GFM Network News

Seeding season is underway, but many producers are facing fields like this one near Somerset.

Filling in the trenches before spring seeding

Producers are trying to find time to deal with the ruts they left while scrambling to get crop in last fall

Manitoba’s grain farmers are still racking up the butcher’s bill from last year’s “harvest from hell.” Some are still trying to get last year’s harvest off the field, some have been forced to burn that unharvested crop thanks to fields too wet or crops too far gone to be worth combining. Some are trying to

Ellis Seeds burns an unharvested flax field near Wawanesa this spring after quality samples deemed it not worth harvesting.

Cold spring keeps a tight leash on seeding

Farmers are bemoaning the late start to seeding, on top of the issues carried over from last fall

Farmers across Manitoba were ready to hit the field by early May, but Mother Nature wasn’t co-operating. Cold temperatures delayed seeding across the province through the first part of May. According to the first Manitoba crop report May 5, producers had only managed a “piecemeal approach” to seeding at that point. Why it matters: Farmers

Pulse, cereal crops see seeding progress across Manitoba

Manitoba Crop Report and Crop Weather report for May 12

Southwest Region Cool and wet conditions were the norm last week. Moderate snowfall happened across much of the region, stalling all field activities for two days. Total precipitation was 2 to 10 mm in different areas. Snow melted quickly and producers were able to start some seeding again. Very cold overnight temperatures coupled with below

A return to cooler weather in May?

The CanSIPS model expects near- to above-average precipitation in May

Idon’t know about you, but being stuck at home working for a whole month actually made the month go by faster; seriously, it’s already May! That means it’s time for our look back at last month’s weather and our look ahead to see what the weather prognosticators say for the rest of May and June.

Forecast: Cool with a chance of rain, even snow

Covering the period from May 6 to May 13

Well, as it is starting to look and feel a little more like spring out there, I wish the latest forecast was as rosy looking as the last. During the last forecast period we saw warm air work in as expected, and several areas saw their first 20 C day of the year. The strong

Wind is one of the constant aspects of weather affecting just about everyone on Earth no matter where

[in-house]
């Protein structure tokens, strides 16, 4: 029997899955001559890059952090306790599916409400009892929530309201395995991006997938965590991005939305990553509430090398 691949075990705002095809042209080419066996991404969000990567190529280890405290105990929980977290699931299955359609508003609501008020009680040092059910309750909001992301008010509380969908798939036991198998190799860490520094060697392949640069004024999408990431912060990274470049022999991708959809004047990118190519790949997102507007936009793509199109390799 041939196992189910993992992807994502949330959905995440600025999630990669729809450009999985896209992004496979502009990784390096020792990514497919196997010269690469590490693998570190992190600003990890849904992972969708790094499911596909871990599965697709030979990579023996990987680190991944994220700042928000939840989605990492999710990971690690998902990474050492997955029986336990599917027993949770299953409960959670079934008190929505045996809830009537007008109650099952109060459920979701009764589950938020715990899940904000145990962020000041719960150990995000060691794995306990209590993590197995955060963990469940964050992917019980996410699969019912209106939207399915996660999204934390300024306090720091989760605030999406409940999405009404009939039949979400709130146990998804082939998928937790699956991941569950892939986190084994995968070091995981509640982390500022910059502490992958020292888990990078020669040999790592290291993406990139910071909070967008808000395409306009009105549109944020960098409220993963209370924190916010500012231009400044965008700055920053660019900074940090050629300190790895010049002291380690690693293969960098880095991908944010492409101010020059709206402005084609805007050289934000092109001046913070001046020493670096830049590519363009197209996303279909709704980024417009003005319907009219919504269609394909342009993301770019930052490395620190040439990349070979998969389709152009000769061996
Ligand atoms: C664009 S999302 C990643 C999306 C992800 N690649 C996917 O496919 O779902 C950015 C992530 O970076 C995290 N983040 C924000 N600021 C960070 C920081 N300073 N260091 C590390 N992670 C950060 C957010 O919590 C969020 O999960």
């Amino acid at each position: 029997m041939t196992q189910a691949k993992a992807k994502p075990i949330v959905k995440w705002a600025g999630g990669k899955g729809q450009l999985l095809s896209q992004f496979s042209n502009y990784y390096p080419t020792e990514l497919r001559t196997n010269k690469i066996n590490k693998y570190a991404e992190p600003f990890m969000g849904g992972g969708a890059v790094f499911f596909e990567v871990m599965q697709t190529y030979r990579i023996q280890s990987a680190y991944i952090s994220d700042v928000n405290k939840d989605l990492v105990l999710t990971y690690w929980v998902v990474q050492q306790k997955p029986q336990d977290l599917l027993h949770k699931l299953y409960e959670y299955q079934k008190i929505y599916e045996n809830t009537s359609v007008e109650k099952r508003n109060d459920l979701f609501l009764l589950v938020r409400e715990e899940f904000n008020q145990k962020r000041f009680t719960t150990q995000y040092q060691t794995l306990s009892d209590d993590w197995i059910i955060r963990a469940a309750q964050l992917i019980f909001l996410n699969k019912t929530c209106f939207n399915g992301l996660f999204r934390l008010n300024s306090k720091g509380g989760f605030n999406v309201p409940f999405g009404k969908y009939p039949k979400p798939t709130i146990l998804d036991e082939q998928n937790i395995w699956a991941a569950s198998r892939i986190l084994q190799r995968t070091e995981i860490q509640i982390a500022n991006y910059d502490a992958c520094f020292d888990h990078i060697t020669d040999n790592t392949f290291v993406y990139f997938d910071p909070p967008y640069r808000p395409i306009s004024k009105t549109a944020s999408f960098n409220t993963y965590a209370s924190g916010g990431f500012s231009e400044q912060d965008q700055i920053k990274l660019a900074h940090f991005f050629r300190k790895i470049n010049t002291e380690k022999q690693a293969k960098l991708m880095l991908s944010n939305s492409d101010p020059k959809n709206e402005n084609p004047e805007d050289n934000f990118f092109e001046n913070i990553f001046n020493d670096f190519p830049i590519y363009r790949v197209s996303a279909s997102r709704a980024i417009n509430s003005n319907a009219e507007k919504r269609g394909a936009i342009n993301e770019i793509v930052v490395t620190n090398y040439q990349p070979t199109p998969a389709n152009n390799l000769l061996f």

they live. 

Weather school: Gravity + pressure + Coriolis + friction = wind

Even within weather systems, there’s no getting away from the force of friction

As most students are struggling coming to terms with learning online, you readers are becoming experts. Last week in weather school we discussed the heating difference between land and water and were tying that into the overall energy balance of our planet. This energy balance, or rather, lack of balance, is what drives pretty much

Flooding along the Rat River near La Rochelle in southeastern Manitoba.

Red River crests in lower predicted range

Water levels were dropping as of April 22, and PTH 75 remained open

Water levels are dropping along the Red River, but the river is expected to be outside its banks into May, according to provincial reports. As of April 22, the Red River had crested at all points from Emerson to the floodway and was expected to crest shortly in Winnipeg. “This is good news,” said Infrastructure

This field of soybeans near Altamont was snow covered Oct. 17, 2019, but was eventually harvested last fall. However, more than 400,000 acres of annual insured crops weren’t harvested as of Nov. 20, 2019.

What acres remain from harvest 2019 unclear

It’s believed a lot of corn and sunflowers were combined this winter, but it’s not clear how much of other crops remain to be harvested

Last fall thousands of acres went unharvested because of wet conditions. How much crop was taken off between then and now is unknown, as are the number of acres still worth harvesting. “From what we understand most producers really haven’t been able to address their unharvested acres in any fashion either to combine it, or destroy it, or whatever,” David Van Deynze, Manitoba Agricultural Services Corporation’s

Ready or not, spring seeding is upon us

Spring is in the air and farmers say they’ll deal with what comes their way

Bill Campbell says he’s ready for spring — his combine just got back from its annual winter check-up. The Minto-area farmer and president of the Keystone Agricultural Producers says he’s ready to finish last year’s harvest as soon as his fields are passable this spring. That’s adding to what’s already going to be a short and stressful spring